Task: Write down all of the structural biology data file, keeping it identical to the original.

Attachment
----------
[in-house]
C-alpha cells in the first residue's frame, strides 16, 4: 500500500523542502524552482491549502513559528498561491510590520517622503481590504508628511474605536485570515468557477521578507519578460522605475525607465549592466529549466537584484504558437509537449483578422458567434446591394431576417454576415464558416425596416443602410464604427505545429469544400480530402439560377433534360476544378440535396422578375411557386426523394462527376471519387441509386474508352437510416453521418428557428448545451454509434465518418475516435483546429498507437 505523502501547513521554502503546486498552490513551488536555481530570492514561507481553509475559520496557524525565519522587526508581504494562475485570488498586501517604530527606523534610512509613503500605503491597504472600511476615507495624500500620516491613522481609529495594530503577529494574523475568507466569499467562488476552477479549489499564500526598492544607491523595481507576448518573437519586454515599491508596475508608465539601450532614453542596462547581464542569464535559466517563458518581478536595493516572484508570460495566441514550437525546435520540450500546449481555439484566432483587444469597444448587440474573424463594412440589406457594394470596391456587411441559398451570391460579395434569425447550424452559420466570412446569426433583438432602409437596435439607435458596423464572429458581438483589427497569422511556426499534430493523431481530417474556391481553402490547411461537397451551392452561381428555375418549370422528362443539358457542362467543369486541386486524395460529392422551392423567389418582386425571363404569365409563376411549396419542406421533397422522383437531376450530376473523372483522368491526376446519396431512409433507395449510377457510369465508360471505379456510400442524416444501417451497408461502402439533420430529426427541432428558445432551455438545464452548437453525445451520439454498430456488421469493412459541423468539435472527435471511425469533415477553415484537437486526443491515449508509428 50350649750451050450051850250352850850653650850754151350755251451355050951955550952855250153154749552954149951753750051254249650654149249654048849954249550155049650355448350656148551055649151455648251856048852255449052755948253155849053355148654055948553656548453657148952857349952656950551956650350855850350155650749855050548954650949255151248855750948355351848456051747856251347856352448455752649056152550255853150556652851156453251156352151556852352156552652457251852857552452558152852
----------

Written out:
[in-house]
C-alpha cells in the first residue's frame, strides 16, 4: 500500500523542502524552482491549502513559528498561491510590520517622503481590504508628511474605536485570515468557477521578507519578460522605475525607465549592466529549466537584484504558437509537449483578422458567434446591394431576417454576415464558416425596416443602410464604427505545429469544400480530402439560377433534360476544378440535396422578375411557386426523394462527376471519387441509386474508352437510416453521418428557428448545451454509434465518418475516435483546429498507437 505523502501547513521554502503546486498552490513551488536555481530570492514561507481553509475559520496557524525565519522587526508581504494562475485570488498586501517604530527606523534610512509613503500605503491597504472600511476615507495624500500620516491613522481609529495594530503577529494574523475568507466569499467562488476552477479549489499564500526598492544607491523595481507576448518573437519586454515599491508596475508608465539601450532614453542596462547581464542569464535559466517563458518581478536595493516572484508570460495566441514550437525546435520540450500546449481555439484566432483587444469597444448587440474573424463594412440589406457594394470596391456587411441559398451570391460579395434569425447550424452559420466570412446569426433583438432602409437596435439607435458596423464572429458581438483589427497569422511556426499534430493523431481530417474556391481553402490547411461537397451551392452561381428555375418549370422528362443539358457542362467543369486541386486524395460529392422551392423567389418582386425571363404569365409563376411549396419542406421533397422522383437531376450530376473523372483522368491526376446519396431512409433507395449510377457510369465508360471505379456510400442524416444501417451497408461502402439533420430529426427541432428558445432551455438545464452548437453525445451520439454498430456488421469493412459541423468539435472527435471511425469533415477553415484537437486526443491515449508509428 50350649750451050450051850250352850850653650850754151350755251451355050951955550952855250153154749552954149951753750051254249650654149249654048849954249550155049650355448350656148551055649151455648251856048852255449052755948253155849053355148654055948553656548453657148952857349952656950551956650350855850350155650749855050548954650949255151248855750948355351848456051747856251347856352448455752649056152550255853150556652851156453251156352151556852352156552652457251852857552452558152852